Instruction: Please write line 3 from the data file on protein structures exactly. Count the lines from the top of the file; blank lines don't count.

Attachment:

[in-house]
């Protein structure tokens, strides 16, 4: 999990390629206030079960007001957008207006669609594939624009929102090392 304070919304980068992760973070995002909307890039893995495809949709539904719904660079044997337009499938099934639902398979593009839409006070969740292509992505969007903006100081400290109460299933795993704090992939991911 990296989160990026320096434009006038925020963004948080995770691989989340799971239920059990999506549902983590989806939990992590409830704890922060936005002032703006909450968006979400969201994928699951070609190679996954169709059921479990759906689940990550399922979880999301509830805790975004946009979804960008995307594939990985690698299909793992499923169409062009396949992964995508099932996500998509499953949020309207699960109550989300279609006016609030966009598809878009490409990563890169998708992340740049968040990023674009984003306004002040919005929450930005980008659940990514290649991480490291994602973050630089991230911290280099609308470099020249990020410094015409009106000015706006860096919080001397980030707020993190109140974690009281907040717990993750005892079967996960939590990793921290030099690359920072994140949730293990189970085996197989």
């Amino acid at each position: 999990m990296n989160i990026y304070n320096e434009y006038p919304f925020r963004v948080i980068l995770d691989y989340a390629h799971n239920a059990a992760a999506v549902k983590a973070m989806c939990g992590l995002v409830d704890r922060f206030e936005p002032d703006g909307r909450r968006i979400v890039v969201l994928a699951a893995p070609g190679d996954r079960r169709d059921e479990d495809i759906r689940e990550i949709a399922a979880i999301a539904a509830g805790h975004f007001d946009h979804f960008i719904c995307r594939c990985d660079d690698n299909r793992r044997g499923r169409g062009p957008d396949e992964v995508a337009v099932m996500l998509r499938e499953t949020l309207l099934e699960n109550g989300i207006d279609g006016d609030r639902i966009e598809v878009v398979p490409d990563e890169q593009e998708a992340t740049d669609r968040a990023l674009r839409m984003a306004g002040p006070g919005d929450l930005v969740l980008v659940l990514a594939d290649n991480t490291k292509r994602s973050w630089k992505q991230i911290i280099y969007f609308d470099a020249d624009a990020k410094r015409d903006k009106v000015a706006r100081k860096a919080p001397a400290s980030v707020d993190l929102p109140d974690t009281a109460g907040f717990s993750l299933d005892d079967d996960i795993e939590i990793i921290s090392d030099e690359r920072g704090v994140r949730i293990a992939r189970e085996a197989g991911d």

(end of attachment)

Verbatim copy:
């Amino acid at each position: 999990m990296n989160i990026y304070n320096e434009y006038p919304f925020r963004v948080i980068l995770d691989y989340a390629h799971n239920a059990a992760a999506v549902k983590a973070m989806c939990g992590l995002v409830d704890r922060f206030e936005p002032d703006g909307r909450r968006i979400v890039v969201l994928a699951a893995p070609g190679d996954r079960r169709d059921e479990d495809i759906r689940e990550i949709a399922a979880i999301a539904a509830g805790h975004f007001d946009h979804f960008i719904c995307r594939c990985d660079d690698n299909r793992r044997g499923r169409g062009p957008d396949e992964v995508a337009v099932m996500l998509r499938e499953t949020l309207l099934e699960n109550g989300i207006d279609g006016d609030r639902i966009e598809v878009v398979p490409d990563e890169q593009e998708a992340t740049d669609r968040a990023l674009r839409m984003a306004g002040p006070g919005d929450l930005v969740l980008v659940l990514a594939d290649n991480t490291k292509r994602s973050w630089k992505q991230i911290i280099y969007f609308d470099a020249d624009a990020k410094r015409d903006k009106v000015a706006r100081k860096a919080p001397a400290s980030v707020d993190l929102p109140d974690t009281a109460g907040f717990s993750l299933d005892d079967d996960i795993e939590i990793i921290s090392d030099e690359r920072g704090v994140r949730i293990a992939r189970e085996a197989g991911d």